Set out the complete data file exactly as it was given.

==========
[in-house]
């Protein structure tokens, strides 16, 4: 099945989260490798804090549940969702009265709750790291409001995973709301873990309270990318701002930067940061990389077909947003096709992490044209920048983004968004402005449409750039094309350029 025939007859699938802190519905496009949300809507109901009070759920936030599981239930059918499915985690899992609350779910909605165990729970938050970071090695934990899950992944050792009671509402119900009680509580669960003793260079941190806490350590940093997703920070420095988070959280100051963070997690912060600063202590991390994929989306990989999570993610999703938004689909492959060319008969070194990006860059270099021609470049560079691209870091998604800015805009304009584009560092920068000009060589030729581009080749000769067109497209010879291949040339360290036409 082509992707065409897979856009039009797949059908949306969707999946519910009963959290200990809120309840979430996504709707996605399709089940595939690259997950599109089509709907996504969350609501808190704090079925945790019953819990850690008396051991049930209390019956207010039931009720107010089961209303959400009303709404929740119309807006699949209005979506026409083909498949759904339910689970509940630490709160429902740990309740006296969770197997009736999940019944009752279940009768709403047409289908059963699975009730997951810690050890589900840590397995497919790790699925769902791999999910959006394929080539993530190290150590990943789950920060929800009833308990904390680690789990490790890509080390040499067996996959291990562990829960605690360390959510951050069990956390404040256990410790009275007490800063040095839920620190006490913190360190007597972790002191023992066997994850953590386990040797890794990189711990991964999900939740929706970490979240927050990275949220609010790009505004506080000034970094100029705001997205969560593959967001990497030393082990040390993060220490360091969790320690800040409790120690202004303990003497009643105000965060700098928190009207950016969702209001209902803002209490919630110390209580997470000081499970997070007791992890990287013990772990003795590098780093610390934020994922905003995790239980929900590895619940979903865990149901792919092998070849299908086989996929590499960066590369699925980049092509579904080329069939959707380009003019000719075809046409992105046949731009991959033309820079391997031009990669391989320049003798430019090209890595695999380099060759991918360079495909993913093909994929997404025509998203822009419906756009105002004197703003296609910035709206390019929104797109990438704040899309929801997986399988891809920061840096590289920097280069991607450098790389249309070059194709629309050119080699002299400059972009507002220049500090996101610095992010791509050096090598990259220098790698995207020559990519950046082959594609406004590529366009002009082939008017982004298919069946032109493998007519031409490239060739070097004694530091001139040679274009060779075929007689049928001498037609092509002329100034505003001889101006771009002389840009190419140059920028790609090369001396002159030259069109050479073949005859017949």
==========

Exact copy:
[in-house]
């Protein structure tokens, strides 16, 4: 099945989260490798804090549940969702009265709750790291409001995973709301873990309270990318701002930067940061990389077909947003096709992490044209920048983004968004402005449409750039094309350029 025939007859699938802190519905496009949300809507109901009070759920936030599981239930059918499915985690899992609350779910909605165990729970938050970071090695934990899950992944050792009671509402119900009680509580669960003793260079941190806490350590940093997703920070420095988070959280100051963070997690912060600063202590991390994929989306990989999570993610999703938004689909492959060319008969070194990006860059270099021609470049560079691209870091998604800015805009304009584009560092920068000009060589030729581009080749000769067109497209010879291949040339360290036409 082509992707065409897979856009039009797949059908949306969707999946519910009963959290200990809120309840979430996504709707996605399709089940595939690259997950599109089509709907996504969350609501808190704090079925945790019953819990850690008396051991049930209390019956207010039931009720107010089961209303959400009303709404929740119309807006699949209005979506026409083909498949759904339910689970509940630490709160429902740990309740006296969770197997009736999940019944009752279940009768709403047409289908059963699975009730997951810690050890589900840590397995497919790790699925769902791999999910959006394929080539993530190290150590990943789950920060929800009833308990904390680690789990490790890509080390040499067996996959291990562990829960605690360390959510951050069990956390404040256990410790009275007490800063040095839920620190006490913190360190007597972790002191023992066997994850953590386990040797890794990189711990991964999900939740929706970490979240927050990275949220609010790009505004506080000034970094100029705001997205969560593959967001990497030393082990040390993060220490360091969790320690800040409790120690202004303990003497009643105000965060700098928190009207950016969702209001209902803002209490919630110390209580997470000081499970997070007791992890990287013990772990003795590098780093610390934020994922905003995790239980929900590895619940979903865990149901792919092998070849299908086989996929590499960066590369699925980049092509579904080329069939959707380009003019000719075809046409992105046949731009991959033309820079391997031009990669391989320049003798430019090209890595695999380099060759991918360079495909993913093909994929997404025509998203822009419906756009105002004197703003296609910035709206390019929104797109990438704040899309929801997986399988891809920061840096590289920097280069991607450098790389249309070059194709629309050119080699002299400059972009507002220049500090996101610095992010791509050096090598990259220098790698995207020559990519950046082959594609406004590529366009002009082939008017982004298919069946032109493998007519031409490239060739070097004694530091001139040679274009060779075929007689049928001498037609092509002329100034505003001889101006771009002389840009190419140059920028790609090369001396002159030259069109050479073949005859017949």